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More evidence that pesticides impact kids' health

Margaret Reeves's picture
Margaret Reeves
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We often look to scientific research on the hazards of agricultural chemicals to support our call to protect farmworkers and their families from pesticides—a call that all too frequently goes unheeded. But we don't give up, and I'm delighted to say, neither do the dedicated researchers upon whom we depend. Scientists at UC Berkeley recently released another round of solid data documenting the dramatic impacts pesticides can have on children's health.

For twelve years, Dr. Brenda Eskenazi and her colleagues have worked with community clinics and other organizations in California's Salinas Valley to document how children's health is affected by routine, chronic exposure to pesticides. As the long-term study by the Center for the Health Assessment of Mothers and Children of Salinas (CHAMACOS) shows, kids are exposed to pesticides throughout their childhood—even before they're born. And the resulting health effects are sobering.

In 2000 Eskenazi's team recruited nearly 600 pregnant women into the study to measure levels of several pesticides in their bodies. Once their children were born, they too became study subjects starting with testing for pesticides in cord blood samples immediately after birth. Then the researchers began tracking the children's health over time. They periodically release their findings, and the latest round of results describe dramatic effects on developing brains and nervous systems.

At age 2, children of mothers who had the highest levels of breakdown products from organophosphate pesticides in their urine had the greatest risk of "pervasive developmental disorder." Symptoms include behavioral effects like being afraid to try new things, inability to tolerate anything out of place, and avoiding looking others in the eye—all signs consistent with autism spectrum behavior. By age 5, children who had been exposed to the most pesticides in the womb were at greater risk of attention deficit/hyperactivity disorder (ADHD). As the children continue to grow, researchers are now studying whether the greatest prenatal exposures are linked to learning disabilities, behavior problems, asthma, diabetes and obesity.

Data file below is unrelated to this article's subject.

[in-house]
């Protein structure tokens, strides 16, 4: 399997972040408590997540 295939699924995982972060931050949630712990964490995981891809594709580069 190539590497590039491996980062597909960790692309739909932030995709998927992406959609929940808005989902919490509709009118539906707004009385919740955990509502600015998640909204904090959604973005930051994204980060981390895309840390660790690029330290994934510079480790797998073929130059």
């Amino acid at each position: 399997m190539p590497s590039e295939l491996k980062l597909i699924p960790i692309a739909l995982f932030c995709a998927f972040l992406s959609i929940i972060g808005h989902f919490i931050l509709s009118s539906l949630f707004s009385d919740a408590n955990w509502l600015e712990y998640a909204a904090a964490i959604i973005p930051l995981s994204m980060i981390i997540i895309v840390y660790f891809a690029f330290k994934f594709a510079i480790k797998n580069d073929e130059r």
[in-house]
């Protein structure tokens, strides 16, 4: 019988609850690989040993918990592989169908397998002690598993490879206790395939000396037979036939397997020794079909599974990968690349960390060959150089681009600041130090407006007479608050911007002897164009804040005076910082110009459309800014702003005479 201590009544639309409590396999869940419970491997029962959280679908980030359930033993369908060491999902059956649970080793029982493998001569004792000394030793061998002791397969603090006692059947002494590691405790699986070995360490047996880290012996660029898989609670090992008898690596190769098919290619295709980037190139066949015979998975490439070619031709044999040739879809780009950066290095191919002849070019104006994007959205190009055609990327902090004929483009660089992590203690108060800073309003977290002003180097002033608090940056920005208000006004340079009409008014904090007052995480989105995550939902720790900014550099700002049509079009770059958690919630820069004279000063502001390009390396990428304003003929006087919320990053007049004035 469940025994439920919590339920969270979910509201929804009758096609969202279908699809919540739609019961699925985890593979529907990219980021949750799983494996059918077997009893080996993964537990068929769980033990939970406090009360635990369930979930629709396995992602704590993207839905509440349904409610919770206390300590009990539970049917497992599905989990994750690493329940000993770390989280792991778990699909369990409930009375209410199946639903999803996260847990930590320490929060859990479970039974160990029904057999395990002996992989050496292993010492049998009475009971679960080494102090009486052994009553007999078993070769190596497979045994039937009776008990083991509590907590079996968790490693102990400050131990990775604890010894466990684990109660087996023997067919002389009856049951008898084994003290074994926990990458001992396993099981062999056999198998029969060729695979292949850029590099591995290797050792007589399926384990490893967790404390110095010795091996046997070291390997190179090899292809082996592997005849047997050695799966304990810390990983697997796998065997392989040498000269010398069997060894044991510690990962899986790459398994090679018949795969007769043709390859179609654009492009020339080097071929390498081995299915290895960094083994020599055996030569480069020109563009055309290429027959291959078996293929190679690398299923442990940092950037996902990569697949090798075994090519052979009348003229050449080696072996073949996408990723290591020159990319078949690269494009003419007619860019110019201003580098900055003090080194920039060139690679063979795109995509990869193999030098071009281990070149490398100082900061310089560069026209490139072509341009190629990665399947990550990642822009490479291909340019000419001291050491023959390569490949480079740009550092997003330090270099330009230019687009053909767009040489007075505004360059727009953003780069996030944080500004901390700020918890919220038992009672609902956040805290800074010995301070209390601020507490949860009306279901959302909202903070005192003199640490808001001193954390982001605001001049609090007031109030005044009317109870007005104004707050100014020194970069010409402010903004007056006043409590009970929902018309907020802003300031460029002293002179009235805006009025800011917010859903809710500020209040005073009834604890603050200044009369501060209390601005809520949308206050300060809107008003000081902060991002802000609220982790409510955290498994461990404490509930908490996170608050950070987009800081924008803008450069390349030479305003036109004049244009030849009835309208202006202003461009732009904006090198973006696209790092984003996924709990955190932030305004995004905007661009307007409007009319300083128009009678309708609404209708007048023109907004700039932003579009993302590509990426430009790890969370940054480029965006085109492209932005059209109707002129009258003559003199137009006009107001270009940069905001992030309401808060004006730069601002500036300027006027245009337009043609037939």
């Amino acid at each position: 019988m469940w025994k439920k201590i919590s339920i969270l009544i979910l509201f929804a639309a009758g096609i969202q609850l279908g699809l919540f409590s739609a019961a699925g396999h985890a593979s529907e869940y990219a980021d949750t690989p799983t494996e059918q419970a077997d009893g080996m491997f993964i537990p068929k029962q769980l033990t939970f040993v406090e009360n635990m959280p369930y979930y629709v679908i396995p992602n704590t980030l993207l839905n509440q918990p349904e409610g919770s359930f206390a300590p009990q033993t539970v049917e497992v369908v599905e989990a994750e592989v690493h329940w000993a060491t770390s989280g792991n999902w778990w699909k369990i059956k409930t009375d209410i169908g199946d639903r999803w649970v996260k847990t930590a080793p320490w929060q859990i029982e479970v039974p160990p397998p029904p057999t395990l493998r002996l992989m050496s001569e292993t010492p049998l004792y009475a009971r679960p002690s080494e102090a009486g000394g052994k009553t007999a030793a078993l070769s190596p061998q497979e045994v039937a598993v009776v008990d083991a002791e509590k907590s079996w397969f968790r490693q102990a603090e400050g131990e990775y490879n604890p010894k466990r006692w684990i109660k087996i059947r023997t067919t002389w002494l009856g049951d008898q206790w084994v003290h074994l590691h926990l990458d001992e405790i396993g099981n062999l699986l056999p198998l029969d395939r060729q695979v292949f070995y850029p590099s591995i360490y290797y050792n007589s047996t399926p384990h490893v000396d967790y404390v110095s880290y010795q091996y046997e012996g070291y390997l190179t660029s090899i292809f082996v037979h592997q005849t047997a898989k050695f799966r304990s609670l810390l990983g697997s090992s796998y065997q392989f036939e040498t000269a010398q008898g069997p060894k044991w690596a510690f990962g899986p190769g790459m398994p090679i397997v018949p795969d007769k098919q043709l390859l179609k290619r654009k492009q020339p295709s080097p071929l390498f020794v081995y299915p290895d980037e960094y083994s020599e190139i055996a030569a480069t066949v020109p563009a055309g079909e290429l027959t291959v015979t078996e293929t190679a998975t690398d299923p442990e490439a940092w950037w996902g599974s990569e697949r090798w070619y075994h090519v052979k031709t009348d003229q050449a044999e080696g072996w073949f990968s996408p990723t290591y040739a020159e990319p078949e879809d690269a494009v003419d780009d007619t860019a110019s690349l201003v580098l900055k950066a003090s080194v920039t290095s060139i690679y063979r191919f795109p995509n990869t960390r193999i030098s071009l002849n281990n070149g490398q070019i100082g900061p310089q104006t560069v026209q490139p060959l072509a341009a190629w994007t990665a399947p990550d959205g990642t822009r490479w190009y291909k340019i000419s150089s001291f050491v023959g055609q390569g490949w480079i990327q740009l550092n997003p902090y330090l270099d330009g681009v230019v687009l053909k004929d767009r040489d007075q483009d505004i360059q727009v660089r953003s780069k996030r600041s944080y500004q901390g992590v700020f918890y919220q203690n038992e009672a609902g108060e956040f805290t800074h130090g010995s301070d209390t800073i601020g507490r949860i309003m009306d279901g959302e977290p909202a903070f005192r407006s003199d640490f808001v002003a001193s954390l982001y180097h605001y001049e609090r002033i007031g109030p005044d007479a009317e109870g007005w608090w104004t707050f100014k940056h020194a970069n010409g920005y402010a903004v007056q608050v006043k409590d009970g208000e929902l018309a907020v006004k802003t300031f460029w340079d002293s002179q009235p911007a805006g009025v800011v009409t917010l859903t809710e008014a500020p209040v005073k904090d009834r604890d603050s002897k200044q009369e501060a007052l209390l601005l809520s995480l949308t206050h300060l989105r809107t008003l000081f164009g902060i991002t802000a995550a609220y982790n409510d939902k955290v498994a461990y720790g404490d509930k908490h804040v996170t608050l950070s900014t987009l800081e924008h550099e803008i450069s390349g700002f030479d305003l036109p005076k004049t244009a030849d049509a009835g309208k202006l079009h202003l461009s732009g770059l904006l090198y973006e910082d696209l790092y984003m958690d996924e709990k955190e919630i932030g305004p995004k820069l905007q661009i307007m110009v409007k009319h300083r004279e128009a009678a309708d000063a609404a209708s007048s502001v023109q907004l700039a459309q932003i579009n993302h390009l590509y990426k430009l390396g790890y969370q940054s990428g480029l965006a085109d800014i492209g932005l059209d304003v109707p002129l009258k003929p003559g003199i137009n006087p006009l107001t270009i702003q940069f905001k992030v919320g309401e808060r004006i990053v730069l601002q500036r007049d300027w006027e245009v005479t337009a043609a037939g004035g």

While the situation is most certainly worse in agricultural communities, children in urban settings may face similar risks. Data from the Centers for Disease Control and Prevention suggest that the level of pesticide contamination of kids around the country, regardless of proximity to agriculture, is high enough to raise questions about the impact of those pesticides on their development. This means routine exposures to pesticides from the food we eat may not be as safe as we are led to believe.

PAN’s “What’s on my Food” website and iPhone app can help identify those fruits and vegetables with the highest risk of carrying pesticide residues, and identifies what health effects are associated with the residues found.

Please join us by using your food dollars—and your political power—to advocate for greater production and availability of organic, pesticide-free foods for all.
 

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